Review Summary: It’s with such grace and fragility that Streliski creates a landmark, and at that, one that should not be permitted to go unnoticed.
The fact that emotion is the basest characteristic of human beings naturally leads to us wanting to find it tucked into the world around us, making its appearance to prove to us that the world isn’t just a piling heap of mathematical formulas and infallible equations. The sense of wonder that emotion provides is alluring, simply because of how its rather unpredictable nature. It also affects our character as a whole, leaving us unable to answer appropriately why certain movies make us cry, or why Sigur Rós leaves us teary-eyed, for instance. And while it is true that emotion is perhaps what initiates music to be created, oftentimes other attributes of life are emphasized, and this too can be beautiful.
If one considers, also, the fact that the piano is a staggeringly emotional instrument, capable of expressing multitudes of sentiment, then it would not be silly to assume that an album containing only piano holds the potential to be the most expressive music. I remember the days of my youth, spending delightful Christmas evenings with my family, while my brother plays cheerful ragtime songs that were staples of my childhood. It is an instrument that reminds many of us of important moments of our lives, and so by utilizing the piano as a newfound voice Alexandra Strelinski has produced one of the most apt expressions of life, and undoubtedly this will ring true for many, if they are given the opportunity to notice.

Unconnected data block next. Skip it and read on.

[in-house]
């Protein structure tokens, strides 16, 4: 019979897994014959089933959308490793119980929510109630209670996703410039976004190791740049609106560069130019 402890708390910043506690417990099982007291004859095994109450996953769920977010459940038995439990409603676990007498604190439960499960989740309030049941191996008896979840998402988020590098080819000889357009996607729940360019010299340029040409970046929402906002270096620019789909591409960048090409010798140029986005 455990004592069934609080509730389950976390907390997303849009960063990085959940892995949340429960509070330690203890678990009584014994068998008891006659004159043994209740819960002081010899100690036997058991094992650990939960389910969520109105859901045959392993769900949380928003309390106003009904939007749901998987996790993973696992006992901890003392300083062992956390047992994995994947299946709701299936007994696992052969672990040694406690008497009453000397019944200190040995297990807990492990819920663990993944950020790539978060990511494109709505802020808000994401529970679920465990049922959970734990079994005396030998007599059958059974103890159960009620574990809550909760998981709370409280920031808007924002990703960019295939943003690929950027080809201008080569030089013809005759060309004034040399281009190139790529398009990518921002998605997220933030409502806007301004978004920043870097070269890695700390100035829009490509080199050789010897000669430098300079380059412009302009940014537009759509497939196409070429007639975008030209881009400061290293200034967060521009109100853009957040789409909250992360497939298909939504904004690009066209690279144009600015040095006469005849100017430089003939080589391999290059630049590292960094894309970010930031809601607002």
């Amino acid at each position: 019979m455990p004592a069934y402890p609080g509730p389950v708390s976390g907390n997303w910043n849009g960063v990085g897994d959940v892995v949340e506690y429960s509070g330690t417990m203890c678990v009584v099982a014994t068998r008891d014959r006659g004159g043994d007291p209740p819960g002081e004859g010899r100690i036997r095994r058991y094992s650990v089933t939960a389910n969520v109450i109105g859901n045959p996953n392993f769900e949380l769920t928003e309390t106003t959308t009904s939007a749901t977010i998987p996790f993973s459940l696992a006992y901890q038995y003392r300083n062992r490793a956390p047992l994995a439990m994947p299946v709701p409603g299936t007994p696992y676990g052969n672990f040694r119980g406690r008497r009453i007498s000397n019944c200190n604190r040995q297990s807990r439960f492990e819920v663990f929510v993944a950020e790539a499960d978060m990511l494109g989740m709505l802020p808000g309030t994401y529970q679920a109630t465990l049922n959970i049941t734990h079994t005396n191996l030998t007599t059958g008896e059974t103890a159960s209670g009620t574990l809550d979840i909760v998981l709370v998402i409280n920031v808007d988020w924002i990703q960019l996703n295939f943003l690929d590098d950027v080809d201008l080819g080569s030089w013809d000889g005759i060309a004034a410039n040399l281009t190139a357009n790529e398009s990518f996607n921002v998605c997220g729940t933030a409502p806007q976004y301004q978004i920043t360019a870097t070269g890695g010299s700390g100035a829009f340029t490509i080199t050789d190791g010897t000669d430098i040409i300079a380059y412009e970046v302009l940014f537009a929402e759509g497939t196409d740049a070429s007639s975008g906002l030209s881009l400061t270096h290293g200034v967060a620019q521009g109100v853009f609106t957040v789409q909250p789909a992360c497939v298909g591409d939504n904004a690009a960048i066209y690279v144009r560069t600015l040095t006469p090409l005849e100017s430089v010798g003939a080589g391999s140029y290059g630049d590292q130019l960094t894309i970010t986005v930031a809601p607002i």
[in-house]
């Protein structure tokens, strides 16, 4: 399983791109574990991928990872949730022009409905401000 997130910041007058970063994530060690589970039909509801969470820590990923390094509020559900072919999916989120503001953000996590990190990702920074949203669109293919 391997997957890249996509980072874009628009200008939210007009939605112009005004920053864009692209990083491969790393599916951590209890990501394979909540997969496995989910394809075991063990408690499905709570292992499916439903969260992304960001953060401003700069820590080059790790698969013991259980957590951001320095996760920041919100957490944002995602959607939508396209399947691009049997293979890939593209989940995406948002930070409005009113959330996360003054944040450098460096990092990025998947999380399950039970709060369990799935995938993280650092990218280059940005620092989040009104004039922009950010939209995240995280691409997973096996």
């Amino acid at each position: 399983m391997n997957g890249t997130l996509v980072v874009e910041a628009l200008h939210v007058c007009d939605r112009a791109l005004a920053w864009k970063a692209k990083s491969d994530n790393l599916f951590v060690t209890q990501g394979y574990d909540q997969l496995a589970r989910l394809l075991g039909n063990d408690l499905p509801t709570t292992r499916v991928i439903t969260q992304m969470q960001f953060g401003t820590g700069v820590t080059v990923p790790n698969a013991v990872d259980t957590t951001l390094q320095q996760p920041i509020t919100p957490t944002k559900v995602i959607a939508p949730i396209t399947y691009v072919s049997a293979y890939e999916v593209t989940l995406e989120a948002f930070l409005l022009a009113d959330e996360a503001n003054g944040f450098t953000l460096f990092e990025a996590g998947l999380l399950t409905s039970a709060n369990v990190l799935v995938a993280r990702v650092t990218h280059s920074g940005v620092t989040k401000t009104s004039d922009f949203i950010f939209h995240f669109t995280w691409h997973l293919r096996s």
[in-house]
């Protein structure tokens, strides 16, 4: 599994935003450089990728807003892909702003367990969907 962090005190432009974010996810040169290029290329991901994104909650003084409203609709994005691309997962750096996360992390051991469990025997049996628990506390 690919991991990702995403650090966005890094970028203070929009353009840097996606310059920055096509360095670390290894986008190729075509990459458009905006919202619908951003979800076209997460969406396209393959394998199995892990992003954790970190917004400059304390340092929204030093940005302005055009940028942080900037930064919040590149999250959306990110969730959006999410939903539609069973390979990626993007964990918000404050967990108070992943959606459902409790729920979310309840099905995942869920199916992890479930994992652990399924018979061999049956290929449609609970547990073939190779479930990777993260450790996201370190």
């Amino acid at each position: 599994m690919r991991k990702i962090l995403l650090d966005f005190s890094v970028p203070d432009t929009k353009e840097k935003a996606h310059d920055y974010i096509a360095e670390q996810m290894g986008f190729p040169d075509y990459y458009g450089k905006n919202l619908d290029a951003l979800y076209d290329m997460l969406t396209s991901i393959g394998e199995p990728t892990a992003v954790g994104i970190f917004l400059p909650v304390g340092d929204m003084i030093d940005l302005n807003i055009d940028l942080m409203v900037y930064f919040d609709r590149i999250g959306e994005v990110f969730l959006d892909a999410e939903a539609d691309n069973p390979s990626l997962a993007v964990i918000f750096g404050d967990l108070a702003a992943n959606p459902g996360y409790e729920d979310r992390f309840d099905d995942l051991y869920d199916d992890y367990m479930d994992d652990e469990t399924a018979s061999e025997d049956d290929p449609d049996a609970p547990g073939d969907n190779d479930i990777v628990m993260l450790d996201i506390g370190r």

There’s something unequivocally special regarding PIANOSCOPE, Alexandra Streliski’s first foray into the realm of classical music, in that it is perhaps the most emotional album I’ve personally heard in a long time, so intensely personal that it gripped me immediately upon the first listen. So easily was I able to draw the parallels between the passions of the album and that of my own, of my struggles as well as my prevailing successes in my life when only listening to the album for the first time. From a technical standpoint it places much more of a focus on the melodies and song structures than sophisticated classical wizardry that’s difficult to relate to, and this serves the album much more strongly in the long run. The melodies and chord structures that have likely been somewhat done before are presented as a fresh, new product because of the way that Strelinski composes off of what she feels, not what she thinks. This quality leads to the album being very powerful all-around, being a hard one to not pay special attention to all the way though, and it’s refreshing to come across an album where this is the case.
It’s not quite possible to bring to attention certain songs on the release, to mention landmarks for Streliski, in that every song has incalculable strengths, and there are very little downfalls to be had throughout the running time. If anything, the one attribute keeping PIANOSCOPE from being absolutely flawless is that it’s so very startlingly consistent that every part feels equally urgent, and this makes the flow of the album a bit more monotonous than it could have been. That being said, it’s the most minor of complaints, and overall the album does a magnificent job of raising itself above many of the albums from 2011 that I deemed “the best”. Rarely am I this captivated with an album, one that so accurately conveys the world around us, and it’s with such grace and fragility that a landmark is created, and at that, one that should not be permitted to go unnoticed.